Third Year Teaching Practice at Axminster

Steve Hatton

In my final year at St Luke’s they moved the timing for the third year teaching practice from the Spring Term to the Autumn term, so we had only just returned from the summer break when we were farmed out to the schools.

It had been a bit of a tradition that those students who were proctors would be assigned to schools fairly local to Exeter so that they would be able to commute and still carry out their duties in assisting the new first year students to “settle in”, consequently I was given Axminster with 4 day digs!

It was a pleasant enough drive from Killerton to Axminster on my first day. About 30 miles so a very early start. I arrived at the school in plenty of time, along with Snowy George and Doey Baker.

We found our way to the staff room and made ourselves as inconspicuous as possible in a corner of the room. We sat at a table in one corner as staff started to arrive. Not the best start, but a worthwhile lesson was learnt, we sat at the table of “the old crew”, the four teachers who clearly has been at the school since it was built, one of whom was eager to explain that “his” chair had been shaped to “his” bottom by the passage of time.

During the first day we received our time tables, and started our “duties”. I don’t recall being shown around the school or being introduced to anyone apart from the head of maths – Bob Burcher.

My digs were about a mile or so away from the school in an off-season B&B. Very pleasant. The evenings I would have dinner and do what marking and preparation was necessary then, usually, I would wander down to the pub. The company was amiable and I managed to create a rapport with Kit, the landlord’s son.

The ten weeks went by – not to uneventfully.

About the fourth week, we were returning to Axminster from Killerton on the Monday morning following a weekend of exceptionally heavy rain. Between Honiton and Axminster the river had flooded. The main road for nearly a mile was under water. There were several cars abandoned, presumably they had flooded their engine going through the water too fast. I took it gently and passed through without difficulties.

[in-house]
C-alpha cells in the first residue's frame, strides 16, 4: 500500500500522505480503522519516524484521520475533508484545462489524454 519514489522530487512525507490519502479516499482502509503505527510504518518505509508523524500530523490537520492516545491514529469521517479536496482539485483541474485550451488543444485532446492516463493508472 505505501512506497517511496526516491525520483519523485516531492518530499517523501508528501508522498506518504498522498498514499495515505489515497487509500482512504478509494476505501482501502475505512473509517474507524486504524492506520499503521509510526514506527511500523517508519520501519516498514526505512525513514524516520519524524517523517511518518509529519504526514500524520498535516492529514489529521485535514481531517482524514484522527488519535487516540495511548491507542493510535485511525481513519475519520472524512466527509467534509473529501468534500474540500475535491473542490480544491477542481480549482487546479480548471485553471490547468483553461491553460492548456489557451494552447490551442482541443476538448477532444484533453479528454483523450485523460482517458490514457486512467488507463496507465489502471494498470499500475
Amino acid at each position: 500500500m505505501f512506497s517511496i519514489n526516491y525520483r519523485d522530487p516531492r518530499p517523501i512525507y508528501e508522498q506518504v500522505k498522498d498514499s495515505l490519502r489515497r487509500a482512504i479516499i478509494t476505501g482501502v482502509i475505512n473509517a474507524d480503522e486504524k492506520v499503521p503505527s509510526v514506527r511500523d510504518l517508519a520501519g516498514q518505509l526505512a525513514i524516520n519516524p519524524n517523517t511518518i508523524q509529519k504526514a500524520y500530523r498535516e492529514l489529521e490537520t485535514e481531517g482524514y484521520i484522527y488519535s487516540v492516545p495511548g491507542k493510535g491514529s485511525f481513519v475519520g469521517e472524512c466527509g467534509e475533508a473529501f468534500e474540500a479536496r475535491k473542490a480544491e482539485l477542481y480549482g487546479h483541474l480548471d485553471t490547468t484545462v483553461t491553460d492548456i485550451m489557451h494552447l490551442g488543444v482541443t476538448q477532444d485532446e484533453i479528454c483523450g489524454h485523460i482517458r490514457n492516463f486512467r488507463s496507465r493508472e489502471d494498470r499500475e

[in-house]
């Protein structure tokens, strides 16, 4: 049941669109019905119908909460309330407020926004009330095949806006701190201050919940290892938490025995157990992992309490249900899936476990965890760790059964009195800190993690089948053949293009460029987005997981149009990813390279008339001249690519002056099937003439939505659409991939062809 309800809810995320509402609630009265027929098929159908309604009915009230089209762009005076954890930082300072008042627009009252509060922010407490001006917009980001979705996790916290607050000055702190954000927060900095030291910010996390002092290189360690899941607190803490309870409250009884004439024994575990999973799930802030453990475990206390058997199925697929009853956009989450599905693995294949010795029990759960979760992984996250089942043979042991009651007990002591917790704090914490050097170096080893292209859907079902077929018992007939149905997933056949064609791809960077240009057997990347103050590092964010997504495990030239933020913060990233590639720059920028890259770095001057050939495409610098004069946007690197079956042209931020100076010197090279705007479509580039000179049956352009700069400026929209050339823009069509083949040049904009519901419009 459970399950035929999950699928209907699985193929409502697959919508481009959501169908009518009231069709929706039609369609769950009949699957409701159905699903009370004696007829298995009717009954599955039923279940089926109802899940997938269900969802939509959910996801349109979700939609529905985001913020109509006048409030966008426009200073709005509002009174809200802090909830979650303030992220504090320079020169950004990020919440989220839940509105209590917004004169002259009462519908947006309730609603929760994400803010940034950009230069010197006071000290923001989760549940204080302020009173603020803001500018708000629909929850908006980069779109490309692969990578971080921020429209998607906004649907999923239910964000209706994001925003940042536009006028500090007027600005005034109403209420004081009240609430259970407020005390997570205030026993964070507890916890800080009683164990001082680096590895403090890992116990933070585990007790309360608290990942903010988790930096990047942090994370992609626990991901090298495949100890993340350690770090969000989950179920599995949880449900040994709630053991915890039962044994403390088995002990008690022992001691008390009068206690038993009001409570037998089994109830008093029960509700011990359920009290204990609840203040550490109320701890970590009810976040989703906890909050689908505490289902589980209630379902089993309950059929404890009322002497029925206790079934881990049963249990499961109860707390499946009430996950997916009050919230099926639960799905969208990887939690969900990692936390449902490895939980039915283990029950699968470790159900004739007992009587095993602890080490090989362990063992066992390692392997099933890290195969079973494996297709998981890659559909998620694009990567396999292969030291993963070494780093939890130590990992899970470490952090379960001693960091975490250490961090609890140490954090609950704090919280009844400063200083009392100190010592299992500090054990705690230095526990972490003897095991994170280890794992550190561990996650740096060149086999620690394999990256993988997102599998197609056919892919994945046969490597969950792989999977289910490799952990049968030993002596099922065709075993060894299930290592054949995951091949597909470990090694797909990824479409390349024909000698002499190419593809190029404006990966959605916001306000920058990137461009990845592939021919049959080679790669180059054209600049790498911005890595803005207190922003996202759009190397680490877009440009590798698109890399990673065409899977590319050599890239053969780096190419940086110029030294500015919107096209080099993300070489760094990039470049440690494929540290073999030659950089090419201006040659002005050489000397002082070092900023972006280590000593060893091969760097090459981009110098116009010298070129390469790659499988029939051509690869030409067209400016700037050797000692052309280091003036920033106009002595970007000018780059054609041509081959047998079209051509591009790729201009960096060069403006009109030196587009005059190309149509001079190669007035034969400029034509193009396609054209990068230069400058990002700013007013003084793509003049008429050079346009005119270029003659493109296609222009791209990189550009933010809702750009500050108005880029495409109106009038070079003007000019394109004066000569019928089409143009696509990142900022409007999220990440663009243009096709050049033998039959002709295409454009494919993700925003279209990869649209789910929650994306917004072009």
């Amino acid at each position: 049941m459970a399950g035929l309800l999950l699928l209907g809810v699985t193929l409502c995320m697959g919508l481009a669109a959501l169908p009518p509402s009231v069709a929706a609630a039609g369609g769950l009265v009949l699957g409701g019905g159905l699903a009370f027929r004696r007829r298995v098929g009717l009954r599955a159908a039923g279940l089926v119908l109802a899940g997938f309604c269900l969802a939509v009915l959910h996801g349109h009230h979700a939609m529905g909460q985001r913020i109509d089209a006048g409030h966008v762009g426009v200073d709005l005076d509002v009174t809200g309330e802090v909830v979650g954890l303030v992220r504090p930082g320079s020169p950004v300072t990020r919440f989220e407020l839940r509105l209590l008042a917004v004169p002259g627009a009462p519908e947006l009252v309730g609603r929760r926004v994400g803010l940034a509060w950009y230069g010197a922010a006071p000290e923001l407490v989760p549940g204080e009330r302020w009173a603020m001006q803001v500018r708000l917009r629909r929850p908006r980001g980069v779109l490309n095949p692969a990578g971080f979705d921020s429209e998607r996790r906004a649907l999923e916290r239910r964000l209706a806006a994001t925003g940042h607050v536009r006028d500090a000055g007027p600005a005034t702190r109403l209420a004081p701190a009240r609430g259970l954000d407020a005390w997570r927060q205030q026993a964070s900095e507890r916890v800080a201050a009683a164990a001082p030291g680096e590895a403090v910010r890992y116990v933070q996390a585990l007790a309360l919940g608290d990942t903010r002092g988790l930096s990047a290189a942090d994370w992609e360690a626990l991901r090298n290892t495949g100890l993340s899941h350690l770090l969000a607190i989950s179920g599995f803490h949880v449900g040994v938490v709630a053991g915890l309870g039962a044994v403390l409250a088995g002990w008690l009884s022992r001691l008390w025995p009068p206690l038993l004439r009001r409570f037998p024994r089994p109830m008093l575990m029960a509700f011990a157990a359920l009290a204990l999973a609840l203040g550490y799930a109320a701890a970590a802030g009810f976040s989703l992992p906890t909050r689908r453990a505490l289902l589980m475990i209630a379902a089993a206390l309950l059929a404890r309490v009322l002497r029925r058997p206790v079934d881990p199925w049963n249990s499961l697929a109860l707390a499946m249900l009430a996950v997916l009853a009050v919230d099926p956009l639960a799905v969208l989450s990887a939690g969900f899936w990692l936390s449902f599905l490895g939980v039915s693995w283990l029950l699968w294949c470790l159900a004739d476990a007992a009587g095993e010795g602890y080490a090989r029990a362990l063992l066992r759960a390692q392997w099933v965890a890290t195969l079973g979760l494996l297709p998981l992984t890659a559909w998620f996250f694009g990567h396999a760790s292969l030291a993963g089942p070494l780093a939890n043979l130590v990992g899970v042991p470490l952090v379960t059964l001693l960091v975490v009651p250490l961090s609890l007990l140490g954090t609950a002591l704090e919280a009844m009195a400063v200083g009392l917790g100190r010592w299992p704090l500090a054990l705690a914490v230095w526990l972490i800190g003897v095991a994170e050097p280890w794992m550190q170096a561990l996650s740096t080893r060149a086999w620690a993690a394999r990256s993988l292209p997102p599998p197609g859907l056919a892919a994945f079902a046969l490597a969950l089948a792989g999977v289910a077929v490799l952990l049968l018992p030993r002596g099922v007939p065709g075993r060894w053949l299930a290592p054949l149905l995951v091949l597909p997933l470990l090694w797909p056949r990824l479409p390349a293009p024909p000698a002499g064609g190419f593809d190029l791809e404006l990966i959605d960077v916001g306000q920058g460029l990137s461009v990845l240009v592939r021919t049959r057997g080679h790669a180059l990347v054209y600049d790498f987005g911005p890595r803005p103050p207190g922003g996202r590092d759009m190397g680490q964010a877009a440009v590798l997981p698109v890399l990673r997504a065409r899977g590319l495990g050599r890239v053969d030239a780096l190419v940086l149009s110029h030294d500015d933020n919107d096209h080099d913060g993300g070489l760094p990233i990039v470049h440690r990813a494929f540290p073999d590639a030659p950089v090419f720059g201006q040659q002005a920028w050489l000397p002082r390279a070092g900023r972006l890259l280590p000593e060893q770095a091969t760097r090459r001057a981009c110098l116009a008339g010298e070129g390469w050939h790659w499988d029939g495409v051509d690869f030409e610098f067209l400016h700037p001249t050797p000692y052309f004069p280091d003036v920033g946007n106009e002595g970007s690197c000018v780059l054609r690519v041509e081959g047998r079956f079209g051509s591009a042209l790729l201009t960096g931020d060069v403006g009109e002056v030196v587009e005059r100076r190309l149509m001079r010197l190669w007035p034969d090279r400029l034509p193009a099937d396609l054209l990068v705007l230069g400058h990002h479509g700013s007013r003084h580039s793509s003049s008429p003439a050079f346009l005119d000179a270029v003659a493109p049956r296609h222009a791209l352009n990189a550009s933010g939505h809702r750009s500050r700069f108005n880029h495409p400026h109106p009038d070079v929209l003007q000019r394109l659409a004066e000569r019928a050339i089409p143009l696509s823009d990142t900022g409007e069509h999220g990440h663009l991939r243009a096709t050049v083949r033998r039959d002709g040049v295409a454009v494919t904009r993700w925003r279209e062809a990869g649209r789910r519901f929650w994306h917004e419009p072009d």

The week following half term, probably my fifth week at the school, I returned home from school on the Monday evening with a temperature. I didn’t bother with a meal and went straight to bed. Sometime that evening Mrs Harris knocked on the door to see if I was OK. Her husband brought me up a whisky toddy that saw me through the night, but by the following morning I was clearly no better. Mrs Harris persuaded me that I should go home (to Killerton) as I was clearly unfit for school.

When I got back to Killerton I went to bed. Shortly after I got there, Dennis came along and said I would need to be in College as they were unable to look after me at Killerton. Somehow, Pat Goodall got to hear of this conversation and intervened. She told Dennis that there was no reason why I should not stay in my room and he should arrange to have my meals delivered to me! I’m not sure that went down very well with the Thomas’ but that’s what happened. I was in bed for a week. I have to say, I don’t think I’ve ever felt quite as unwell as I did that week. I hardly moved from my bed. I returned to the school the Following Monday.

During the last week at Axminster it snowed! Not heavily, but perhaps 3 or 4 inches. I drove into school very gently and pulled into the car park. As I got to the top of the car park I started to turn round the building into the parking area. Unfortunately, snow had built up on the left hand side of the windscreen where it had been deposited by the wipers. This blind spot concealed a Morris Van that was just pulling out of the car park. I hit him square on in the middle of his radiator. Fortunately, I was only travelling at a crawl, and I assume he was travelling at a similar speed. The damage was small, but not a great start to my last week.